The lyrics of this album tell a story with a huge depth depicting themes such as love, loss, vanity, greed and sorrow. Characters are born in it. Ariel is the type of character that likes to play with fire until he burns himself. Wealthy and filled with lust, he falls into darkness and despair being pursued and threatened by a deceitful archangel called Mephisto. Mephisto’s objective is to bring harm on Ariel punishing him after the maiden that loved him so much killed herself overwhelmed by her own grief of Ariel’s vanity.

Epica begins with a short 1:07 second song called Prologue. The name is pretty much insignificant to the concept since it represents more like an introduction to the second track entitled Center of the Universe. This track has two tempos, a fast one which is present during the beginning and the end of the song and a slow one which feature a piano solo in the middle of the song and a conversation between Helena and Ariel.

The third track Farewell represents the breakdown of the second track, as the atmosphere changes, from the euphoric atmosphere in the second track it now turns into a resolute and more sombre one. Crushing guitar riffs and blast drum beats is what makes the atmosphere of this song. The fourth soundtrack entitled Interlude I: Opiate Soul has the same outlook like Prologue had, preparing the listener for the next chapter, the fifth track, The Edge of Paradise.

This one features the same atmosphere and melodic traits as Farewell. Near the end, orchestra sounds appear which makes the atmosphere even more melodic followed by another round of blasting drum beats and fast tempo guitar riffs. Wander, the 6th track of the album, is the first acoustic track song on this album which introduces a wandering Ariel speaking with Helena. The song also features the introduction of a female voice, Mari Youngblood, Thomas’s wife. It is followed by a piano solo in the 7th track called Interlude II: Omen with a thunder storm as its background sound.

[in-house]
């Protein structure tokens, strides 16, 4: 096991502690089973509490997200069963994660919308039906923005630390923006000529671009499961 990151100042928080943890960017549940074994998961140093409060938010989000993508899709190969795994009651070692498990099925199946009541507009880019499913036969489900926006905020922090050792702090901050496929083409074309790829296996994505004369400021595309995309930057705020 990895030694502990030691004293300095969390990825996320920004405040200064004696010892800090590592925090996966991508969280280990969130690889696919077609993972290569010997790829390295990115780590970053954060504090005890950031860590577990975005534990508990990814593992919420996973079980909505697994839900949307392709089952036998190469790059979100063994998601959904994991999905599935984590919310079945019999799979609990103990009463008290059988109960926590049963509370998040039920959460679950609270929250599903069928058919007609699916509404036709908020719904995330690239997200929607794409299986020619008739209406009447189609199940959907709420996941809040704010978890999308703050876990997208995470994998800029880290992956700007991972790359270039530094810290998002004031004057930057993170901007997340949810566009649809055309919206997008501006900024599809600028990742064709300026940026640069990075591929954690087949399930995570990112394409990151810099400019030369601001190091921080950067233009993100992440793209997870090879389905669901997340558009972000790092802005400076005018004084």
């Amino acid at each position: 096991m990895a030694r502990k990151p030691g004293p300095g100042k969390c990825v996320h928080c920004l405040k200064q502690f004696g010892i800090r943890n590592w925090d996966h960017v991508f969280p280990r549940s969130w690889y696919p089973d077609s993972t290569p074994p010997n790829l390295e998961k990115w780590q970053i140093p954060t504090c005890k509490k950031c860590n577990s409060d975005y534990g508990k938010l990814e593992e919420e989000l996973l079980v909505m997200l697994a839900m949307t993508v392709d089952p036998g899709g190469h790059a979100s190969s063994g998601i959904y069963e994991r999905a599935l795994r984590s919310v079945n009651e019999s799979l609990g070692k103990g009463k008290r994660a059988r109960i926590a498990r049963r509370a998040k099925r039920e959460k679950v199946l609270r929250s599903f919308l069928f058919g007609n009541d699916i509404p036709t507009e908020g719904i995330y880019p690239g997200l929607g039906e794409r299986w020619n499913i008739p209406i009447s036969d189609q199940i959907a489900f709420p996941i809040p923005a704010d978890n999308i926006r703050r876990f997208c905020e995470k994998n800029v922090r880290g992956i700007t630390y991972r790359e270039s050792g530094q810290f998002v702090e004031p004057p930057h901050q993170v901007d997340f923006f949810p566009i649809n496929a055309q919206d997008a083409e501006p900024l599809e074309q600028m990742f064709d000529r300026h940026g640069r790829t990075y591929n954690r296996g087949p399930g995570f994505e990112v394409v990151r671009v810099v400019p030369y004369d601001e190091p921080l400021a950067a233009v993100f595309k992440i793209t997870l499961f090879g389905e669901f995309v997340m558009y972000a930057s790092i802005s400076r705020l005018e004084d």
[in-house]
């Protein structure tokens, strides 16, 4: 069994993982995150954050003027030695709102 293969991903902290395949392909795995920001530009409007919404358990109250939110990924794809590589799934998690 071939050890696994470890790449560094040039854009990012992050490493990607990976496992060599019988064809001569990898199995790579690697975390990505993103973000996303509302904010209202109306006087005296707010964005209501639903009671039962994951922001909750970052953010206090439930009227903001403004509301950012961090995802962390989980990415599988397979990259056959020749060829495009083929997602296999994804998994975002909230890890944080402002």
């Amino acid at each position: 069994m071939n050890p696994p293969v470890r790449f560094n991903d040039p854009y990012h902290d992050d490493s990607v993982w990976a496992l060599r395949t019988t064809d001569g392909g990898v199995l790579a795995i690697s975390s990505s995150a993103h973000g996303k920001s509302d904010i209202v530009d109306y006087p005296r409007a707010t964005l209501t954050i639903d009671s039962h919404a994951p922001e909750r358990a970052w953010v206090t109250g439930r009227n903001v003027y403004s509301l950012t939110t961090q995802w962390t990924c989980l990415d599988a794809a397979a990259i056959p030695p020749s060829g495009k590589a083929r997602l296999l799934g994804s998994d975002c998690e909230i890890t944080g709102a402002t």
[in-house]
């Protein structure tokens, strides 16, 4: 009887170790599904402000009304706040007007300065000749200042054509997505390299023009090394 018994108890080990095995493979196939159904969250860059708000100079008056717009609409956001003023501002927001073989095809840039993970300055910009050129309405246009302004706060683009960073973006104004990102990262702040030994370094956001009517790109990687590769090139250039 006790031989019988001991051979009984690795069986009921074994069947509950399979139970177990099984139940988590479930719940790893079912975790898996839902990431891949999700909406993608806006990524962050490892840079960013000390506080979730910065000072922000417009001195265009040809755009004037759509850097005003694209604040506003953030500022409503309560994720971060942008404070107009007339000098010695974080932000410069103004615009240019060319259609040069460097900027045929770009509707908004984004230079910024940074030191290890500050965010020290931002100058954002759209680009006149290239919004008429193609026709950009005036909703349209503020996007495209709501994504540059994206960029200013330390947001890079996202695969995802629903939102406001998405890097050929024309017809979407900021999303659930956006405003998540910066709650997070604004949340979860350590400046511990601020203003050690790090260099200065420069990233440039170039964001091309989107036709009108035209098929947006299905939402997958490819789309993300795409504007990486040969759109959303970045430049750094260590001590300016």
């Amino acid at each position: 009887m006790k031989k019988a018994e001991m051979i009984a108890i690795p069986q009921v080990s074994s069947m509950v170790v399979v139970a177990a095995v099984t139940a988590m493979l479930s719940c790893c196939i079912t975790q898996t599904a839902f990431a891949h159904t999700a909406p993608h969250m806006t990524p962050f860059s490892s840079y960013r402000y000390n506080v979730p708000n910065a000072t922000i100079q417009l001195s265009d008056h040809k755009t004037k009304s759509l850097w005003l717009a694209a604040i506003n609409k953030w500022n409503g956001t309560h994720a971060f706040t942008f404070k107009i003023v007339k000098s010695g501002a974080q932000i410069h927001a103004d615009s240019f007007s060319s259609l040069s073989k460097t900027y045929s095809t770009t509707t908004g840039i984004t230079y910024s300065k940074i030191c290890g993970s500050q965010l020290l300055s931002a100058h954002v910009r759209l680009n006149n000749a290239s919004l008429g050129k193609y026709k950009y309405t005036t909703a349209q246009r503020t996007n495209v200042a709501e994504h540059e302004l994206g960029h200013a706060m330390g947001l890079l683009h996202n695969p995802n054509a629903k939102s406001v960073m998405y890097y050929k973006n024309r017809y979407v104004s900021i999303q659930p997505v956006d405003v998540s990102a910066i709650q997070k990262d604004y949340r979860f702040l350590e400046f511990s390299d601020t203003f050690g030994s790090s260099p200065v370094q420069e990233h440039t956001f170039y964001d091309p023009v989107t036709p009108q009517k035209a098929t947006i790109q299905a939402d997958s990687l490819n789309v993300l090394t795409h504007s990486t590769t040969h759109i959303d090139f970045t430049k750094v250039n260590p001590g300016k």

The 8th track, Descent of the Archangel prepares the stage for the arrival of the antagonist, Mephisto. Roy Khan with his voice, plays as Mephisto in a majestic way, grasping the atmosphere of the song perfectly. It is followed by another short pause, the 9th track which prepares the listener for another feast, entitled Interlude III: At the Banquet. A feast for the Vain  represents the downhill of Ariel. Once again, Roy Khan plays Mephisto by introducing the crowd which is played by the orchestra.

The atmosphere cools down as we begin exploring the 11th track, a sweet and sad ballad, entitled On The Coldest Winter Night. This song is more melancholic, it introduces new sounds such as church bells. Same like Wander, this song is also acoustic, it is slow, even Roy Khan’s voice is kept at a low octave and Thomas’s guitar riffs can barely be felt at the end of the track. The perfect breakout from the atmosphere presented in the 11th track comes with the 12th track entitled Lost and Damned which begins with war drums followed later by a piano play, ending as a typical trait of Kamelot’s style, with powerful guitar riffs. Lost and Damned represents Ariel’s resolution to continue pursuing his desire to know the universal truth, discarding his love for Helena, unknowing that this decision will be the beginning of a tragedy.

From this point on, the album ends with a transcending for the upcoming sequel, The Black Halo. The 13th song, entitled Helena’s Theme represents a funeral song, depicting the scene where Helena commits suicide and the act is witnessed by the River God (played by Roy Khan) which blames Ariel for causing the death of his beloved. The 14th track Interlude IV: Dawn can be called, the grief song, since it’s the song which announces Helena’s death, murdered by her own hand, by the will of Ariel.

The last 2 soundtracks from this album act as a duo, The Morning After and III Ways to Epica introduces Ariel’s sorrow caused by Helena’s death and the anger of the people. With III Ways to Epica, Ariel is banished to the land of Epica by Mephisto. Thus, it manages to create a closure to this brilliant album.

If I were to summarize and state why should you listen to this album, then I would say that is worth listening because of Roy Khan’s genial voice, because of its enchanting and addictive music, because of its exciting story line and finally because of it’s flow and atmosphere. The only bad thing, this album is not available on stores however you can find it on Amazon and other sites as well. Do not miss it’s sequel which is coming soon!

Overall Impression: 100/100